Marine Ecosystem Awareness Project

By Lynn Chew, SDI Course Director

70% of our globe is covered with water, be it lakes, rivers or oceans. The health of the oceans has a great impact on the environment, food chain and oxygen levels throughout the world. Thus, we must protect and care for them. When the oceans die, we will be directly impacted.

We discovered a dive site covered with many ghost nets on our previous visits to Tokong Burung near Pulau Tioman, Johor in Malaysia. The nets threaten coral life and the marine ecosystem. This triggered the thought of asking SDI instructor Alan Keh, Captain of Calepso Liveaboard, to carry out the cleaning project from the 18th to the 21st of October 2019.

The plan was further supported by another group of guests from DM Scuba and led by Che Leong. When it comes to saving the ocean, there is no competition among the agencies and they are willing to work hand in hand.

Besides doing the physical cleaning activities, we also introduced the SDI Marine Ecosystem Awareness Specialty course to all participants on board. The aim was to give everyone a better idea of how the marine ecosystem relates to divers and how human activities affect the underwater world.

Day two was spent completing the theory and training dives required for the Marine Ecosystem Awareness Specialty course. Students were taught about the different marine organisms, the impact humans had on them, as well as how to observe and record data unobtrusively.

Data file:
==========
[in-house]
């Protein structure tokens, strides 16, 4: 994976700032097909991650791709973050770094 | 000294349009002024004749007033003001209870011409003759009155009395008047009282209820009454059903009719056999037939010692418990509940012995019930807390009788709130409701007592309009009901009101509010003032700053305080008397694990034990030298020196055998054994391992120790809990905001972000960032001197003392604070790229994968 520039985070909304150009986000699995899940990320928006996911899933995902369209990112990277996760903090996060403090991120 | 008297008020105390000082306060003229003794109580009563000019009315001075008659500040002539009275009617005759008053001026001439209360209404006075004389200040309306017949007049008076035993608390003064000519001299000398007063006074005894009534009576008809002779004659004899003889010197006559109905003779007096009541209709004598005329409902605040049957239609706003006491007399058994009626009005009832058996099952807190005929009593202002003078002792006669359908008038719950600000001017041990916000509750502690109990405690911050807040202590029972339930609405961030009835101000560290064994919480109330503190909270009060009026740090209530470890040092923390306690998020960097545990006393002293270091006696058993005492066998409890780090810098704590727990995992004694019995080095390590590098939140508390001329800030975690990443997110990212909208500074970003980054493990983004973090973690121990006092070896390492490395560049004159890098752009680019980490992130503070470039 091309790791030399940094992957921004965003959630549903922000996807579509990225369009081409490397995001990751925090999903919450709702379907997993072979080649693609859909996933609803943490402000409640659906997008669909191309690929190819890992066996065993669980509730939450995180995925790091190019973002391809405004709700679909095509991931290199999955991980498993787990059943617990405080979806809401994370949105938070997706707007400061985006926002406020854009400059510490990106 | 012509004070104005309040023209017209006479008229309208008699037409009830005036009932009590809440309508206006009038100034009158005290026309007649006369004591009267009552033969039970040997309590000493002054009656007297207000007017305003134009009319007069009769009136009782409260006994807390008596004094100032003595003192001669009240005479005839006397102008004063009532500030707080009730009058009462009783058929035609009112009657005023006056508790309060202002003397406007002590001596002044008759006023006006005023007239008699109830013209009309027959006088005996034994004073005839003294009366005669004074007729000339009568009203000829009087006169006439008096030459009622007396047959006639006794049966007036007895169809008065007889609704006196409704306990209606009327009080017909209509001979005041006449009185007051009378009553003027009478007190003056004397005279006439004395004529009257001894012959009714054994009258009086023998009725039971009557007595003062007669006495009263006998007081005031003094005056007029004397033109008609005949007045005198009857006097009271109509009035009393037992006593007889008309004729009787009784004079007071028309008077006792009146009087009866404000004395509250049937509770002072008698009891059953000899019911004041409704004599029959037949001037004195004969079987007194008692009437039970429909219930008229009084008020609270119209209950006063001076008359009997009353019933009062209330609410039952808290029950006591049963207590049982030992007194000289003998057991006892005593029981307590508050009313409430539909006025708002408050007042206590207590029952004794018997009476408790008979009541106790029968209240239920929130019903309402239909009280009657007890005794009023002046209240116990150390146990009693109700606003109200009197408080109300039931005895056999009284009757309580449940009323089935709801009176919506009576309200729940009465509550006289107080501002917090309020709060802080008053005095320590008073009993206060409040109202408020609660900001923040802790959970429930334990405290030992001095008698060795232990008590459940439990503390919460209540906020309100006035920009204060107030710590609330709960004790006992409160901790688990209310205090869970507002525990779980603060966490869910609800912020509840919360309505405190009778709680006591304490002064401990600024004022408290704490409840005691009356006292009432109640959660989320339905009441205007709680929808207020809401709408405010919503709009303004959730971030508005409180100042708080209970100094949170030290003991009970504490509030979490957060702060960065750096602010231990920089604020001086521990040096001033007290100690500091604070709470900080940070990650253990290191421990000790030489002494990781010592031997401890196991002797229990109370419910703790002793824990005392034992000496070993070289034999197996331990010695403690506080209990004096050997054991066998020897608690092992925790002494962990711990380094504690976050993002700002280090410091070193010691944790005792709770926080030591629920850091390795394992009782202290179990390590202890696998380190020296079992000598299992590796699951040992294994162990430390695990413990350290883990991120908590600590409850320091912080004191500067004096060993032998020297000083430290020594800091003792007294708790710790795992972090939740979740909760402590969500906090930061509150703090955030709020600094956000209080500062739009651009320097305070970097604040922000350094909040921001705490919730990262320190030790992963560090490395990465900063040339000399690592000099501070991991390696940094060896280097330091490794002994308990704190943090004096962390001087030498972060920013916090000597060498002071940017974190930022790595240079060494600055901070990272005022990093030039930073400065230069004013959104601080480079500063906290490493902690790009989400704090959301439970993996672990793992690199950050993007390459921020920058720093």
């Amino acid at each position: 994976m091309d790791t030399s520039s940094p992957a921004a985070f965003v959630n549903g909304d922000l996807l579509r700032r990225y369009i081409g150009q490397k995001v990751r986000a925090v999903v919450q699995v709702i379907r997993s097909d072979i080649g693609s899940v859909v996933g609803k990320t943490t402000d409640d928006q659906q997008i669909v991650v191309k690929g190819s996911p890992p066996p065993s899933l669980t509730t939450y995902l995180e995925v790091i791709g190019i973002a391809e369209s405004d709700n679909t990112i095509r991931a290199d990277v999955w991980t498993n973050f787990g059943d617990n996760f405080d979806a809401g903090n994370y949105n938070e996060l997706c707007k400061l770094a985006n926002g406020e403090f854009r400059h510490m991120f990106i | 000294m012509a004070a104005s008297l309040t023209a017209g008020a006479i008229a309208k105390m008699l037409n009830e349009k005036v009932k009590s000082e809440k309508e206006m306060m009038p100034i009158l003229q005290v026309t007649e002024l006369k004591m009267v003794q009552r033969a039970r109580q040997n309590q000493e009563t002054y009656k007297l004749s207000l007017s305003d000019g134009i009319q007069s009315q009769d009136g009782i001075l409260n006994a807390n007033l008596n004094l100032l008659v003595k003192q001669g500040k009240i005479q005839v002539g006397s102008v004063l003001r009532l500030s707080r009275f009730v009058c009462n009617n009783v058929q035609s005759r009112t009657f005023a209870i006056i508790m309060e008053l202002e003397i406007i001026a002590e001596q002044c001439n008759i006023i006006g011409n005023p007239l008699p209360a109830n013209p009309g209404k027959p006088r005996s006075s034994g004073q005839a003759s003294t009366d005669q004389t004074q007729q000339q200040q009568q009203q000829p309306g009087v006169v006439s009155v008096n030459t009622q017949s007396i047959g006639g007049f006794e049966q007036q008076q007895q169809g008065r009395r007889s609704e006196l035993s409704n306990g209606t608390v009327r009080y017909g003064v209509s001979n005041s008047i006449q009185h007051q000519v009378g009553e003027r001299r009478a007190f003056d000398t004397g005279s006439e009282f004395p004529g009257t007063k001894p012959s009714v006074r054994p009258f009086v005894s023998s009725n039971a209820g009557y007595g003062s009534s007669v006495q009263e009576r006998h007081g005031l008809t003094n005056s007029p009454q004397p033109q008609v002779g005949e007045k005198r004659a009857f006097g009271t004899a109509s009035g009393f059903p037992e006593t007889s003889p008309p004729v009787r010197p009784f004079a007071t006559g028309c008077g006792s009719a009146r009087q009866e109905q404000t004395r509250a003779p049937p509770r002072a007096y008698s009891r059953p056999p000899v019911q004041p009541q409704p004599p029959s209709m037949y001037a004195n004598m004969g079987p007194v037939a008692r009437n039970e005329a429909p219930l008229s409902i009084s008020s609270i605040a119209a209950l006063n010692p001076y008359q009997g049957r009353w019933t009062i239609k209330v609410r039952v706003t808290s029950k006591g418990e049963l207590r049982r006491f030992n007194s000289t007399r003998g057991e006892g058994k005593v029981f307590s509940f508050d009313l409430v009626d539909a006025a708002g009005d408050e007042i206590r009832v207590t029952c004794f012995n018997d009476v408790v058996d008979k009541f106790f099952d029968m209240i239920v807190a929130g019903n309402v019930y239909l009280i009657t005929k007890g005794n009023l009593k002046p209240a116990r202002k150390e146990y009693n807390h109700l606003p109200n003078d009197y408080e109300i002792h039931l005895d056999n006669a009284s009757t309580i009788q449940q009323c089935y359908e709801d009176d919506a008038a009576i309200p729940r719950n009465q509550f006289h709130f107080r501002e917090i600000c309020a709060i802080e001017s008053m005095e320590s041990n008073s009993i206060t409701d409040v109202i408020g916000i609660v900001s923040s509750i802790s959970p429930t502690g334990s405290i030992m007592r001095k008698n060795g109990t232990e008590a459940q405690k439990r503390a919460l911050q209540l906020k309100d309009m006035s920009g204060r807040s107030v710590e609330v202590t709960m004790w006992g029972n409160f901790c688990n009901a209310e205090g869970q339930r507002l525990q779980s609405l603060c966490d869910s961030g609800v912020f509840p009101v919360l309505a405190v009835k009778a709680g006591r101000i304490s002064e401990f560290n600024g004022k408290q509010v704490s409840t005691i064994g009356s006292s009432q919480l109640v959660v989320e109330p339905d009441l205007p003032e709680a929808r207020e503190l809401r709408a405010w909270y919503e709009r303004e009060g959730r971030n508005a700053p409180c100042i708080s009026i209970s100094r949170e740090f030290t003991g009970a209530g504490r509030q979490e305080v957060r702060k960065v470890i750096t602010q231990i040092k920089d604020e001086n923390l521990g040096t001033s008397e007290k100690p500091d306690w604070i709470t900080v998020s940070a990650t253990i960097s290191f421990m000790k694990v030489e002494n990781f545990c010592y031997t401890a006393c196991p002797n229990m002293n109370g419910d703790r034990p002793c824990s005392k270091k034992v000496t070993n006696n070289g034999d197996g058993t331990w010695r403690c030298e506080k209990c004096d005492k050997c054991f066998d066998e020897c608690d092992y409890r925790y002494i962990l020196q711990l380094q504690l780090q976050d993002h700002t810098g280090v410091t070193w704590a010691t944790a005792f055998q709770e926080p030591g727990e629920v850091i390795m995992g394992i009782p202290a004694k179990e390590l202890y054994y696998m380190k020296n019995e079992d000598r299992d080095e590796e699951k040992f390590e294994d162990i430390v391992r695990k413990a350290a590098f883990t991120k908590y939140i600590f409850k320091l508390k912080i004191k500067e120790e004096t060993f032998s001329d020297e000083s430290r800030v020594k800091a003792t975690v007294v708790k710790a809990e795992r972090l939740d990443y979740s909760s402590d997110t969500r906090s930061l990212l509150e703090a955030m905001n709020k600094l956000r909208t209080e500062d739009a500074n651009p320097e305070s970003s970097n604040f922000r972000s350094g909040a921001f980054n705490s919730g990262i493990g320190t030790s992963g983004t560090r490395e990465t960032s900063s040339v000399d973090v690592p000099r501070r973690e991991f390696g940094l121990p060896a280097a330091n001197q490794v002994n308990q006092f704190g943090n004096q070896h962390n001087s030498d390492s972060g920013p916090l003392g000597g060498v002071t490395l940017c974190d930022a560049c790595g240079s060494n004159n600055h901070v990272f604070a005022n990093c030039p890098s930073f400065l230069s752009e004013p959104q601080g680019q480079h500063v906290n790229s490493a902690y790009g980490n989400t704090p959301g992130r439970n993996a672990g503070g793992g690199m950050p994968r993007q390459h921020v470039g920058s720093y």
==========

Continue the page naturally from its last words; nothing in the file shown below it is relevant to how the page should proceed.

On the third day, an early morning boat arrived at the dive site . The four leaders did a site inspection dive to ensure the water conditions and environment were suitable for our activity. To our surprise, the visibility was superb and allowed us to clearly see the topography.

To ensure safety, all participants were briefed on the plan, procedures, and techniques to manage the cutting devices.

Participants were divided into smaller groups, consisting of:

  • a diver cutting off the nets
  • a diver responsible for collecting and rolling the nets, as well as tying them to the lift bag
  • a diver monitoring air consumptions and No Decompression Limits.

Gloves were given to all participants to prevent injuries.

With the divers’ hard work, we managed to clear off a big area of fishing nets which severely covered the reefs. Unfortunately, many fishing nets remained on the reefs, as we ran out of time. We hope we will be able to return to this dive site to complete the job!

 The participants were excited and happy about their involvement in such a meaningful project. We hope the sharing of this article will create an increased awareness and incentive for all ocean lovers to contribute to the marine ecosystem. Together, we can ensure the sustainability and healthiness of the beautiful marine world. Every effort counts!

Special Thanks to Che Leong from DM Scuba and Calespso Liveaboard for the knowledge and support they gave to help make this event successful!

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3 replies
    • Lynn
      Lynn says:

      Sincere thanks to all participants and dive professionals who involves in this project to make it a successful one.
      Remember your responsibility as a diver while blowing bubbles happily beneath …

      Reply

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